Options: removing tenants prior to close for vacant delivery - Posted by BKarnes

Posted by Millie I. on March 24, 1999 at 17:24:47:

If the tenant has a written lease, usually they have their ‘Tenant Rights’ to stay till the end of the lease. You cannot demand that the seller violates tenant’s rights, unless the tenant volunteers to leave.

However, everything can be resolved in a friendly win-win situation.

Upon taking title of the property, I would interview the tenant to find out what their strengths and weeknesses are. ( You never know, the tenant could be ready to buy a smaller house in case you have one for sale). I would be honest and tell the tenant that I bought the house to rehab and make a ‘Living’ on the sale. Let the tenant tell you if he would move willingly or not, (remember you can’t make him). If an incentive is needed, offer to refund the last month’s rent if he moves by a certain date, and give him his deposit back also. With 2 months rents coming back to him, he can find another place anywhere, there is a better chance for him to agree. You need to convert the ‘Inconvenience’ you caused him into an ‘Opportunity’ for him to move to some place better.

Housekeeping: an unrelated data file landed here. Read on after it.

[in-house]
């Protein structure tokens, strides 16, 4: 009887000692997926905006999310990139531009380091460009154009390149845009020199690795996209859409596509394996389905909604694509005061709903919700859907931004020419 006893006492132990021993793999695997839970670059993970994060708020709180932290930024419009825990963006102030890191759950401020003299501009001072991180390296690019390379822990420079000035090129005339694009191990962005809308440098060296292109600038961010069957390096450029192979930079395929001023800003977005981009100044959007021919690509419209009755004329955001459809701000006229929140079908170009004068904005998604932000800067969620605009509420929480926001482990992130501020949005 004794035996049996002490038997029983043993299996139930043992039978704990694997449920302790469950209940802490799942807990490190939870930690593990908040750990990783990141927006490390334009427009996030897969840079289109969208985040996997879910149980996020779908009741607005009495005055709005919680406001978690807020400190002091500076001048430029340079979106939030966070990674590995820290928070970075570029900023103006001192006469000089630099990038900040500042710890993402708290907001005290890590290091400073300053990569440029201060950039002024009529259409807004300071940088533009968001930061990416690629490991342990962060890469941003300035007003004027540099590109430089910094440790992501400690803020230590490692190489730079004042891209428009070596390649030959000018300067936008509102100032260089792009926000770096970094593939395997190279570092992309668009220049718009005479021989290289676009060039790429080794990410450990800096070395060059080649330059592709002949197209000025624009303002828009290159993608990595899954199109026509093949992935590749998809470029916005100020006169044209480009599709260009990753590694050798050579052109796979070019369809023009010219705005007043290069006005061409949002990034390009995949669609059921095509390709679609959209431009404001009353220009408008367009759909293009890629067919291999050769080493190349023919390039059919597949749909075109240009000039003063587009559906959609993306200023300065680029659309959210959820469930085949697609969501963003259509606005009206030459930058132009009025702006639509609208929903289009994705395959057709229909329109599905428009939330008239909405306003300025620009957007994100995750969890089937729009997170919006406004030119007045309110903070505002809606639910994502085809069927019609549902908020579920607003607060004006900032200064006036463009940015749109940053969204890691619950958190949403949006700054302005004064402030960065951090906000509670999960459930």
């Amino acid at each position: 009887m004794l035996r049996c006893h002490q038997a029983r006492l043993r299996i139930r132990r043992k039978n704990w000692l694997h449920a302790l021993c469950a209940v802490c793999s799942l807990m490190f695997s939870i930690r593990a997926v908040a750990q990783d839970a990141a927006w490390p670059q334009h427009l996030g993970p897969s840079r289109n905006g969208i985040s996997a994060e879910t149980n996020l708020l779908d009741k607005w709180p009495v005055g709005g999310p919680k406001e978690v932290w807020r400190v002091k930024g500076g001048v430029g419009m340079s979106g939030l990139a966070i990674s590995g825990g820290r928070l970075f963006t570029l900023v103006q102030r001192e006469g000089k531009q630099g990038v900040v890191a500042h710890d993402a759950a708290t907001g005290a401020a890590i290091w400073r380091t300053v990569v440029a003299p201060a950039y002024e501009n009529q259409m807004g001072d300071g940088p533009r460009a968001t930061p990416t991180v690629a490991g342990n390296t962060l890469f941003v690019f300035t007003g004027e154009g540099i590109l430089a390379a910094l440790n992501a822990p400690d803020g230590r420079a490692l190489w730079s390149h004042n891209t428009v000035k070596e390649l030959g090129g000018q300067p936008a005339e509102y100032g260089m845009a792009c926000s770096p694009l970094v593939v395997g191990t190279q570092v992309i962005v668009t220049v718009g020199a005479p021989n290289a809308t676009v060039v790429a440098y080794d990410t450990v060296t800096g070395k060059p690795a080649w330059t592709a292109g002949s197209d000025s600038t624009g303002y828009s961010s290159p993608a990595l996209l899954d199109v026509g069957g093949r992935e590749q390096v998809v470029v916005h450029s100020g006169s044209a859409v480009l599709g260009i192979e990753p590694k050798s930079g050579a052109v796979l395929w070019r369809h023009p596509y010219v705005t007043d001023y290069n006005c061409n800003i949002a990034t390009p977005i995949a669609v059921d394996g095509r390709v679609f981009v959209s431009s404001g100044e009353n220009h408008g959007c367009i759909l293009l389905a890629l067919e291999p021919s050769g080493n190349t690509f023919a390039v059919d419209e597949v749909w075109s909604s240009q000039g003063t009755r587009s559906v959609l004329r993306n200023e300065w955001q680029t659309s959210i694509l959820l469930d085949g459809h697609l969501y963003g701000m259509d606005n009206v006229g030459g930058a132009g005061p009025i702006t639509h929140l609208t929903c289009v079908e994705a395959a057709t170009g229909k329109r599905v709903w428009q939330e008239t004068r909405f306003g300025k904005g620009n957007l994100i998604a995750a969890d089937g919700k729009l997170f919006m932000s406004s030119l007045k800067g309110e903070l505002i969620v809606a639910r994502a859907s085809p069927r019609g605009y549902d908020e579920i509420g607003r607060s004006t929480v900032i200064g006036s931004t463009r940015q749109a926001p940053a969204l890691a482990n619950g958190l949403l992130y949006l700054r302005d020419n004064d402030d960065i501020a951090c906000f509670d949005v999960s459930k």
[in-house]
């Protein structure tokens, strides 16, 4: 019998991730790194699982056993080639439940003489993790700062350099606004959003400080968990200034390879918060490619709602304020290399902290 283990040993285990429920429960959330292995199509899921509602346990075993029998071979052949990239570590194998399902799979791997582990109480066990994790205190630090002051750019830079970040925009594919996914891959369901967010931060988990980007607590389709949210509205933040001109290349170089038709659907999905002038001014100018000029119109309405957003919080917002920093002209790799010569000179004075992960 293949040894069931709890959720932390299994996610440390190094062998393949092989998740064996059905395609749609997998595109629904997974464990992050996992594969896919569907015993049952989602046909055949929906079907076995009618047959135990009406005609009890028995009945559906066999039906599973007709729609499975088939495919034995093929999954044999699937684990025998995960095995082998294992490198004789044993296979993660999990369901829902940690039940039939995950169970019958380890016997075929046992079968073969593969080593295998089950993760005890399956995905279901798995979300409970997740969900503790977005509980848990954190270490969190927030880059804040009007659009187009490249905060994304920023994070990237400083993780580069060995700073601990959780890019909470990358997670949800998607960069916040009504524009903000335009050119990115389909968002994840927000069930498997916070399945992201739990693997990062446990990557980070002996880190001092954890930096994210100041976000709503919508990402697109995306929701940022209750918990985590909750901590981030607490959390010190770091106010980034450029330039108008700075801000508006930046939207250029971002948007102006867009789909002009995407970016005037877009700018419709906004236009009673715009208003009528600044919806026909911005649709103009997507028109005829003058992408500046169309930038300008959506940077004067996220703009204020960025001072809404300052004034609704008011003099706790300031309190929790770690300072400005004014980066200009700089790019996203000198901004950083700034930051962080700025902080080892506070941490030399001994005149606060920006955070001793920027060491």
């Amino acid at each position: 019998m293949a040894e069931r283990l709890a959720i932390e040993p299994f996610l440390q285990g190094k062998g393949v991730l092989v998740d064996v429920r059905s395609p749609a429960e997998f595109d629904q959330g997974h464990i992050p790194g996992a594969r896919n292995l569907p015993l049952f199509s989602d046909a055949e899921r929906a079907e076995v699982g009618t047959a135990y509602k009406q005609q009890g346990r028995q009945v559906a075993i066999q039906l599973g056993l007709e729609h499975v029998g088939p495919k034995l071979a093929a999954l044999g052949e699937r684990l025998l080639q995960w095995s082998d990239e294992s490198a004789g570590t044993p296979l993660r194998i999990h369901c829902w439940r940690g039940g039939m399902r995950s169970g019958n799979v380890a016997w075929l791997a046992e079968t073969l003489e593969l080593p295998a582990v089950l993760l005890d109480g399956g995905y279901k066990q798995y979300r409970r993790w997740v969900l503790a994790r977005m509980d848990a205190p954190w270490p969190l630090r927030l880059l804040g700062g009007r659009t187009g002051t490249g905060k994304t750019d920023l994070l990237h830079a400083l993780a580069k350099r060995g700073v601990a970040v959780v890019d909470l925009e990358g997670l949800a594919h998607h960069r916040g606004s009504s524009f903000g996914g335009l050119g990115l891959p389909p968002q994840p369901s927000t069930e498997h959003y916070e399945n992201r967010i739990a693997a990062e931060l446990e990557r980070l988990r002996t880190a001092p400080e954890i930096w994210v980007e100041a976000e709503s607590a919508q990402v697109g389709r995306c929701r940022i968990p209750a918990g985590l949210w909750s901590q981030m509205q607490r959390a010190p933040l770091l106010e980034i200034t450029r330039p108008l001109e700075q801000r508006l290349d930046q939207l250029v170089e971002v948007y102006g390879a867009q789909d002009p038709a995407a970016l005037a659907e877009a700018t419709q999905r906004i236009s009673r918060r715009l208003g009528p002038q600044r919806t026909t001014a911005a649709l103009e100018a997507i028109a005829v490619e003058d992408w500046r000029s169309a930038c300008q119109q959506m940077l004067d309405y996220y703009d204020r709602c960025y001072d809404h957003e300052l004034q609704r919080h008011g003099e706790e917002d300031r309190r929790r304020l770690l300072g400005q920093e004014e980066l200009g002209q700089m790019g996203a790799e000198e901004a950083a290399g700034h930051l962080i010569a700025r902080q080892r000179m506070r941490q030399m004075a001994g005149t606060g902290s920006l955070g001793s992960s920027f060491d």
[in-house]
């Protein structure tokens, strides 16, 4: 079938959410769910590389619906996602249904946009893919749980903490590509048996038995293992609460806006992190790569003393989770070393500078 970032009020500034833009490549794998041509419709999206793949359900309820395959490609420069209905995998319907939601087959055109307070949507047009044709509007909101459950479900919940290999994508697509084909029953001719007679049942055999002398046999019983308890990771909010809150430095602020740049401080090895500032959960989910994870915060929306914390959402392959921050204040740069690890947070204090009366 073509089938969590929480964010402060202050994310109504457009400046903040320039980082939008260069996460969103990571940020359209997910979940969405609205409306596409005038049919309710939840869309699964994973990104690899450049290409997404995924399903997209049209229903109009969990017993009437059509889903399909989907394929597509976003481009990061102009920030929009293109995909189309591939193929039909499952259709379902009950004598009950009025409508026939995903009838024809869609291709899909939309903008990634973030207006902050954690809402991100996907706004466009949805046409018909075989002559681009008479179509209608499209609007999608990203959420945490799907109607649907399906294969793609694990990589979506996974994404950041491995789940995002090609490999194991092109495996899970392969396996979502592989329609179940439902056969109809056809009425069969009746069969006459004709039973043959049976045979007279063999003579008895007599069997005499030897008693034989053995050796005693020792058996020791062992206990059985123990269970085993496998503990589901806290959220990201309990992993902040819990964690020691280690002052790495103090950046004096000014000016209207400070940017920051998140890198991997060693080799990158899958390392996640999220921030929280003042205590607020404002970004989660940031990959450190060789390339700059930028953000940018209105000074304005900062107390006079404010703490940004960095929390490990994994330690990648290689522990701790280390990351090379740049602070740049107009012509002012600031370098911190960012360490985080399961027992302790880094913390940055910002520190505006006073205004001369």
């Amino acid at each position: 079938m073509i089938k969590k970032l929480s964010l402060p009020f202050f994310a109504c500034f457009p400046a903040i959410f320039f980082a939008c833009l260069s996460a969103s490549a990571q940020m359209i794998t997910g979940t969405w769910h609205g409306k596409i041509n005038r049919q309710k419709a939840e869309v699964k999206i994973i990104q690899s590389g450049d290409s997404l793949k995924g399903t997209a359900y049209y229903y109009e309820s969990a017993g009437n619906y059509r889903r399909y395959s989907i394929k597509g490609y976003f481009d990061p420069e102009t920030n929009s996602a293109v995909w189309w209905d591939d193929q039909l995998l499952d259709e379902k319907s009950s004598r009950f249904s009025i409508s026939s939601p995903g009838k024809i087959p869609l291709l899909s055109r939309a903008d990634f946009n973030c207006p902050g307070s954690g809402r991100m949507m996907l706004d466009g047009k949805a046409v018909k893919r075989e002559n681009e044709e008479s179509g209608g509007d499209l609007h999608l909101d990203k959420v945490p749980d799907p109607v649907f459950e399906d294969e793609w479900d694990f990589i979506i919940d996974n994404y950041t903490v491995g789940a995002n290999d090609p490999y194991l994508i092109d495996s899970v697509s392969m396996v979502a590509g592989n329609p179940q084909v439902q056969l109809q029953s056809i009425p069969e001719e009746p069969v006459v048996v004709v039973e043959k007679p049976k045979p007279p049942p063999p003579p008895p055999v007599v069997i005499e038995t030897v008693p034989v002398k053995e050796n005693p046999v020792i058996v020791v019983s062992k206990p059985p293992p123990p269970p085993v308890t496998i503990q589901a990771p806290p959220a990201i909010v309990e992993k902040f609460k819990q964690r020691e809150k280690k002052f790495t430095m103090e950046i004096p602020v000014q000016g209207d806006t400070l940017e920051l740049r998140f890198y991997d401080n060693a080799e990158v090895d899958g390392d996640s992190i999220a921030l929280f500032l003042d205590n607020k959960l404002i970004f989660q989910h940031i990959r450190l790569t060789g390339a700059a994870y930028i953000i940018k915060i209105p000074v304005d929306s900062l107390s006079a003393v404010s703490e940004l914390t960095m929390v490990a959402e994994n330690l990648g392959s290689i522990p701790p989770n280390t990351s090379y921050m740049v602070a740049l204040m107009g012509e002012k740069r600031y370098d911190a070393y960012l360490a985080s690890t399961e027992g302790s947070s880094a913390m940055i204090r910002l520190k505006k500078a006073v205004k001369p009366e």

Now he gave up his lease and gain one month’s rent back. You invest one month’s rent to free the unit for bigger and faster gains. You both win. Look at the big picture.

Millie I.

Options: removing tenants prior to close for vacant delivery - Posted by BKarnes

Posted by BKarnes on March 24, 1999 at 16:39:27:

I extended an offer on a property where the seller agreed to my price but says he can’t deliver the property vacant. The margin is 62%. The potential profit after resale is $85,000, give or take, to be split 50/50 between me and my investor. The property needs to be vacant for me to do the rehab necessary (cosmetic). Also, the rents are WAY below market; $550 now compared to $1,250 market. I need the property delivered vacant but the tenants have leases with the longest expiring 3/'00. What are my options?


Offer Purchase Credits - Posted by M. R. Eddy

Posted by M. R. Eddy on March 25, 1999 at 08:13:58:

I like the idea of just offering one month’s rent credit first. But if that does not work, here are some other ideas.
With the problem tenant that won’t move,
Idea 1: offer to pay their moving expenses (provide truck, pizza and pop for a day)
Idea 2: offer them credits towards the purchase of one of YOUR other houses. Possibly $1,000 or $2,000, but that it must be used in X amount of time, maybe 12 months.

The bottom line is make it as pleasant and desirable for the tenant to WANT to move because it is good for them. Don’t make them upset or they will put their brakes on and not move and possibly even damage the property. Make it good for them, because they already know that they are making it good for you.

Think of others needs, and yours will be met too.